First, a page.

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Prove that cos^6A+sin^6A = 1/4 (1 + 3cos^2A)

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spsaroj | Student, Grade 10 | (Level 2) Honors

Posted June 26, 2012 at 10:42 AM via web

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Prove that cos^6A+sin^6A = 1/4 (1 + 3cos^2A)

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sciencesolve | Teacher | (Level 3) Educator Emeritus

Posted June 26, 2012 at 4:52 PM (Answer #1)

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You should notice that you may get `sin^6 A + cos^6 A`  if you use the formula `(sin^3A + cos^3A)^2 = sin^6 A + cos^6 + 2(sinA*cosA)^3` `sin^3A + cos^3A = (sin A + cos A)(sin^2A - sinA*cosA + cos^2A)`

You should use fundamental formula of trigonometry such that:

`sin^2A + cos^2A = 1`

`sin^3A + cos^3A = (sin A + cos A)(1 - sinA*cosA)`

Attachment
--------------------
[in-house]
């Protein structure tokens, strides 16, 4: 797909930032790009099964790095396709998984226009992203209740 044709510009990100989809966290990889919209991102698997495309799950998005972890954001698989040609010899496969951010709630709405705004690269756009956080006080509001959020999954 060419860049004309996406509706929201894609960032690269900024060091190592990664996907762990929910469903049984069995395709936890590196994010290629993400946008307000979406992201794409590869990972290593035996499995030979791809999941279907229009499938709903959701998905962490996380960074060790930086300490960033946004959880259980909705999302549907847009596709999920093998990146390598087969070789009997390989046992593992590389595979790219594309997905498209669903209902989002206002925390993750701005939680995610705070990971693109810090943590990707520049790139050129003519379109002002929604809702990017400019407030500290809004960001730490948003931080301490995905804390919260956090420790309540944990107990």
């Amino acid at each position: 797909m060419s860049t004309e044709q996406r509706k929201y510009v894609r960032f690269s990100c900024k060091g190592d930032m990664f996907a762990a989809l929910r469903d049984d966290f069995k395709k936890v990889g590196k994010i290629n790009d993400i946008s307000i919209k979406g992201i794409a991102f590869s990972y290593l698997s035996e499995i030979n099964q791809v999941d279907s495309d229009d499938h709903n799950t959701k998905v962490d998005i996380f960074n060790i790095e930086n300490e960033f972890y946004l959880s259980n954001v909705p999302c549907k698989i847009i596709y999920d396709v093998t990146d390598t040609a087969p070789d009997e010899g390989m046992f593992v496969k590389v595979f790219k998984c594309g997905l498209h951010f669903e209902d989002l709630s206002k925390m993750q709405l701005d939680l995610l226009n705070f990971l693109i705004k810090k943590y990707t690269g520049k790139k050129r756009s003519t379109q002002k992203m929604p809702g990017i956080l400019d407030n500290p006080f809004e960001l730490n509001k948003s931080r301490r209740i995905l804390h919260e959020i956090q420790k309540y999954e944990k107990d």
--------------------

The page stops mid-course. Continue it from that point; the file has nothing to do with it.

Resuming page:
`(sin^3A + cos^3A)^2 = (sin A + cos A)^2(1 - sinA*cosA)^2`

`(sin^3A + cos^3A)^2 = (1 + 2sinA*cosA)(1 - sinA*cosA)(1 - sinA*cosA)`

`(sin^3A + cos^3A)^2 = (1 + sinA*cosA - 2(sinA*cosA)^2)(1 - sinA*cosA)`

`(sin^3A + cos^3A)^2 = (1 - sinA*cosA + sinA*cosA - (sinA*cosA)^2 - 2(sinA*cosA)^2 + 2(sinA*cosA)^3)`

`(sin^3A + cos^3A)^2 = (1- 3(sinA*cosA)^2 + 2(sinA*cosA)^3)`

`4(1- 3(sinA*cosA)^2 + 2(sinA*cosA)^3) != (1 + 3cos^2A)`

Notice that the last line  `4(1- 3(sinA*cosA)^2 + 2(sinA*cosA)^3) != (1 + 3cos^2A)`  proves that the given expression is not an identity.

Sources:

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dodafone | Student, Undergraduate | (Level 1) eNoter

Posted June 26, 2012 at 12:14 PM (Answer #2)

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We use the identity (a+b)^3 = a^3 + b^3 +3ab(a+b)

(sinA)^6 +(cosA)^6 =                                                               [(sinA)^2 +(cosA)^2]^3 -3[(sinA)^2] [ (cosA)^2] [(sinA)^2 +(cosA)^2]

now put 

 (sinA)^2 +(cosA)^2 =1
and use                                  2(sinA)^2=1-cos2A

                                             2(cosA)^2=1+cos2A

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